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Slot Receivers: An injury to Martavious Odoms gave Roy Roundtree an opportunity to show his ability at slot receiver, and Roundtree may have edged out Odoms as the starter with his performance over the latter half of 2009. Both players should see ample playing time in 2010, and Roundtree’s emergence as Forcier’s go-to guy could mean Michigan shows more four-receiver sets next fall. Before his injury, Odoms had established himself as Michigan’s most consistent receiver under Rich Rodriguez, and also garnered praise for his downfield blocking and knowledge of the offense. Each player brings a different set of skills to the table, and Michigan will likely utilize both with regularity in 2010. There is a lot of depth at this position, with junior Kelvin Grady, sophomore Terrence Robinson, and redshirt freshman Jeremy Gallon all returning, to be joined by incoming freshmen Drew Dileo and Tony Drake. Grady, who saw his playing time decrease as Roundtree’s role expanded, could see more playing time as his transition from basketball to football continues. Many thought Gallon would contribute this season, but a late start because of academic clearinghouse issues forced him to redshirt — he’s a dark horse guy who could have a breakout season if he gets the opportunity. Overall, there’s a lot of talent in the slot, and Michigan should once again see the majority of their receiving production come from the position.
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Tight Ends: Big things were expected from the tight end position, especially junior Kevin Koger, in 2009, but a strong start from Koger was followed by a disappointing string of drops as the position became more of a non-factor as the season wore on. However, there is still a lot of talent at tight end, with Koger joined by senior Martell Webb and redshirt sophomore Brandon Moore. The position will be one to watch in 2010 — Rich Rodriguez rarely utilized tight ends at West Virginia, but Koger has shown the potential to be a huge weapon in the spread. Along with Webb, who also struggled with drops this season, Koger may just be playing for the survival of the tight end position at Michigan next season. If he can catch the ball, Koger could be an All-Big Ten player next year, and a great safety valve for Forcier.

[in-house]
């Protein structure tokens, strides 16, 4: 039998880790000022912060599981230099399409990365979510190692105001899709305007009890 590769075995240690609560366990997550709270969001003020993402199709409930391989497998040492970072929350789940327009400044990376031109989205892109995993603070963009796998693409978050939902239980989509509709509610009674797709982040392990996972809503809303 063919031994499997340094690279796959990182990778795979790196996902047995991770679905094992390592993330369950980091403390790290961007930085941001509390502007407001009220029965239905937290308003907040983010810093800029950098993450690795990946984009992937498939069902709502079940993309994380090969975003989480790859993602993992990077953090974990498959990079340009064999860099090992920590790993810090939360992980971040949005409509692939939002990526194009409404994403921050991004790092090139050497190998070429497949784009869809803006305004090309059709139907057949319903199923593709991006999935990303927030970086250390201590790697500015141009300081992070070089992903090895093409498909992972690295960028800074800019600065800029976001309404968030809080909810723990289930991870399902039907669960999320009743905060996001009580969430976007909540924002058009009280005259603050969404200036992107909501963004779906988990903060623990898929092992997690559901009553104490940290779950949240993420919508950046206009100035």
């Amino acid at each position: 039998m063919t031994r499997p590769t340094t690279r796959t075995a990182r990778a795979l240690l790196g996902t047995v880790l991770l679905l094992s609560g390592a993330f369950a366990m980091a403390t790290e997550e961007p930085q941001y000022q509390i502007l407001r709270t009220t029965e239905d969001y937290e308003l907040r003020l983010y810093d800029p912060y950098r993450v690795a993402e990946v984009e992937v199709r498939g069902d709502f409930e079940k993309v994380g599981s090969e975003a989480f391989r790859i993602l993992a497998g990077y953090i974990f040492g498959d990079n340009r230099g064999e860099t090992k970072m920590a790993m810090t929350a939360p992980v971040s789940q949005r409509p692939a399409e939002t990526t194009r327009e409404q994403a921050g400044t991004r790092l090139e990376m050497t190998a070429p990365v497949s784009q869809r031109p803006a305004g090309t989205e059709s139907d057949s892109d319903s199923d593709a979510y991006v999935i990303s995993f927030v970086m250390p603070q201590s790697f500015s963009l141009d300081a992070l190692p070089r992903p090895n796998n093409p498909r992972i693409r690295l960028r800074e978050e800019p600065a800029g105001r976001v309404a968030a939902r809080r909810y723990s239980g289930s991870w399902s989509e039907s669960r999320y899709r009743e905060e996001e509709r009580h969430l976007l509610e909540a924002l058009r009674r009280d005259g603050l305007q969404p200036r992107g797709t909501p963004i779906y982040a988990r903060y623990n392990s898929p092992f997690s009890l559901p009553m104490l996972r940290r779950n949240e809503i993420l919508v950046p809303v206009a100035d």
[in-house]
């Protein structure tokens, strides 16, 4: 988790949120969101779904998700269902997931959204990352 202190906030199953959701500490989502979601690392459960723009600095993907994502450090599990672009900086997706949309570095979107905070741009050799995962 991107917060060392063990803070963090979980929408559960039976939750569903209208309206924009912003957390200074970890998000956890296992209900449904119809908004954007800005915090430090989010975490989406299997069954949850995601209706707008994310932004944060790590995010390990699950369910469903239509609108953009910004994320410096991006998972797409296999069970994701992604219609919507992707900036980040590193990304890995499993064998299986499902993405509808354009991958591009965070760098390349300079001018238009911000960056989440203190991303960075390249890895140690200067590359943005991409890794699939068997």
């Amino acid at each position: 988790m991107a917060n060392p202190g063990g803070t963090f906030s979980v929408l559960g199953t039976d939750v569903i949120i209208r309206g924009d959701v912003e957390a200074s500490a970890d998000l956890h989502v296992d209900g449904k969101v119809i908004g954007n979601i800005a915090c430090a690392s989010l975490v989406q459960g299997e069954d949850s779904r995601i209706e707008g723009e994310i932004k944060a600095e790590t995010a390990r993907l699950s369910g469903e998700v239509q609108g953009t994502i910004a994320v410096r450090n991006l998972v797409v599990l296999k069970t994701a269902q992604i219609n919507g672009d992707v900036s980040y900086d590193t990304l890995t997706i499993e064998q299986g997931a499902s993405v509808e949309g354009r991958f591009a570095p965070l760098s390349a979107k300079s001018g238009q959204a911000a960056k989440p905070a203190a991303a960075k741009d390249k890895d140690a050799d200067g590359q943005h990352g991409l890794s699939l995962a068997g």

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Offensive Line: The unit with the most turnover is the offensive line, which loses starters Mark Ortmann and David Moosman, as well as backup Tim McAvoy. However, Michigan returns five players who earned starts in 2009 in Steve Schilling, David Molk, Mark Huyge, Perry Dorrestein, and Patrick Omameh. Schilling (right guard) and Molk (center) will likely hold down their current positions, but the other three spots on the line are up for grabs, with a bevy of talented linemen all competing for playing time. Omameh performed well at right guard in the last few games of the season, and will likely earn a starting spot somewhere on the line. Huyge is another player that can play multiple positions, and should compete with Dorrestein and redshirt freshmen Taylor Lewan and Michael Schofield for a shot at one of the tackle positions. On the interior of the line, redshirt sophomores Ricky Barnum, Rocko Khoury, and Elliott Mealer, as well as redshirt freshman Quinton Washington, will provide depth and push for playing time. Regardless of who earns starting spots on the line, the experience and talent at every position should mean an improved unit for 2010.
2010 Outlook: The 2009 offense improved drastically from a disastrous unit in Rich Rodriguez’s first year at Michigan. With Tate Forcier having a full year at Michigan under his belt — and hopefully with a greater appreciation for holding on to the football — the Wolverines should once again have an improved offense in 2010. Forcier will be the key — the offensive line should be better with experience, and there is a lot of talent and depth at all the skill positions. If Michigan can get more efficiency from the quarterback position — and they should — we could be seeing one of the nation’s most potent offenses next season.